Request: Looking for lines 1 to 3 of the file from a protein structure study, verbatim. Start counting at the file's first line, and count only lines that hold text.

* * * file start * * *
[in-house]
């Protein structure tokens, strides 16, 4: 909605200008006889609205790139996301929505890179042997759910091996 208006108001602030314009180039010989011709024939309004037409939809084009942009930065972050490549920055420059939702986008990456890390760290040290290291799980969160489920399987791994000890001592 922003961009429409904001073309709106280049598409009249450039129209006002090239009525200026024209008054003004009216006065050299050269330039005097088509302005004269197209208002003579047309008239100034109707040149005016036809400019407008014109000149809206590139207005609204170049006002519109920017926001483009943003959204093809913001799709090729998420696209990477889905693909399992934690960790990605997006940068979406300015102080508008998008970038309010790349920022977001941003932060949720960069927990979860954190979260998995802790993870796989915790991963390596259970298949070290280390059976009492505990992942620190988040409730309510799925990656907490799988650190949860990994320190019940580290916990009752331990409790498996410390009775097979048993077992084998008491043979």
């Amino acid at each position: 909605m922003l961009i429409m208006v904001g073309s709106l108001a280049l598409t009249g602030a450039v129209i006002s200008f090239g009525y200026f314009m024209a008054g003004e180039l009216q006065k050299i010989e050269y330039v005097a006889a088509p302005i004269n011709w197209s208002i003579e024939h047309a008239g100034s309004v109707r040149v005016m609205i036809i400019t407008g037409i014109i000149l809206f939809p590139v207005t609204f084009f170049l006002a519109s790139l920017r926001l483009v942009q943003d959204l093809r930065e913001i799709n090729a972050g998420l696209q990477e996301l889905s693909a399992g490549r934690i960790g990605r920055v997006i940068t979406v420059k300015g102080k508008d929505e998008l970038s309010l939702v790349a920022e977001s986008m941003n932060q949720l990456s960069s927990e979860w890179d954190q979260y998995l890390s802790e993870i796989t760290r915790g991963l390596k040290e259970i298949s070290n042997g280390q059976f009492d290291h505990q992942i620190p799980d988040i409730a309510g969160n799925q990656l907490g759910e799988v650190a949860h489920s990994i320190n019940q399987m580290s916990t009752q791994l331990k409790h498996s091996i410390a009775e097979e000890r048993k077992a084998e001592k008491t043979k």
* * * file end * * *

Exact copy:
[in-house]
């Protein structure tokens, strides 16, 4: 909605200008006889609205790139996301929505890179042997759910091996 208006108001602030314009180039010989011709024939309004037409939809084009942009930065972050490549920055420059939702986008990456890390760290040290290291799980969160489920399987791994000890001592 922003961009429409904001073309709106280049598409009249450039129209006002090239009525200026024209008054003004009216006065050299050269330039005097088509302005004269197209208002003579047309008239100034109707040149005016036809400019407008014109000149809206590139207005609204170049006002519109920017926001483009943003959204093809913001799709090729998420696209990477889905693909399992934690960790990605997006940068979406300015102080508008998008970038309010790349920022977001941003932060949720960069927990979860954190979260998995802790993870796989915790991963390596259970298949070290280390059976009492505990992942620190988040409730309510799925990656907490799988650190949860990994320190019940580290916990009752331990409790498996410390009775097979048993077992084998008491043979």
């Amino acid at each position: 909605m922003l961009i429409m208006v904001g073309s709106l108001a280049l598409t009249g602030a450039v129209i006002s200008f090239g009525y200026f314009m024209a008054g003004e180039l009216q006065k050299i010989e050269y330039v005097a006889a088509p302005i004269n011709w197209s208002i003579e024939h047309a008239g100034s309004v109707r040149v005016m609205i036809i400019t407008g037409i014109i000149l809206f939809p590139v207005t609204f084009f170049l006002a519109s790139l920017r926001l483009v942009q943003d959204l093809r930065e913001i799709n090729a972050g998420l696209q990477e996301l889905s693909a399992g490549r934690i960790g990605r920055v997006i940068t979406v420059k300015g102080k508008d929505e998008l970038s309010l939702v790349a920022e977001s986008m941003n932060q949720l990456s960069s927990e979860w890179d954190q979260y998995l890390s802790e993870i796989t760290r915790g991963l390596k040290e259970i298949s070290n042997g280390q059976f009492d290291h505990q992942i620190p799980d988040i409730a309510g969160n799925q990656l907490g759910e799988v650190a949860h489920s990994i320190n019940q399987m580290s916990t009752q791994l331990k409790h498996s091996i410390a009775e097979e000890r048993k077992a084998e001592k008491t043979k």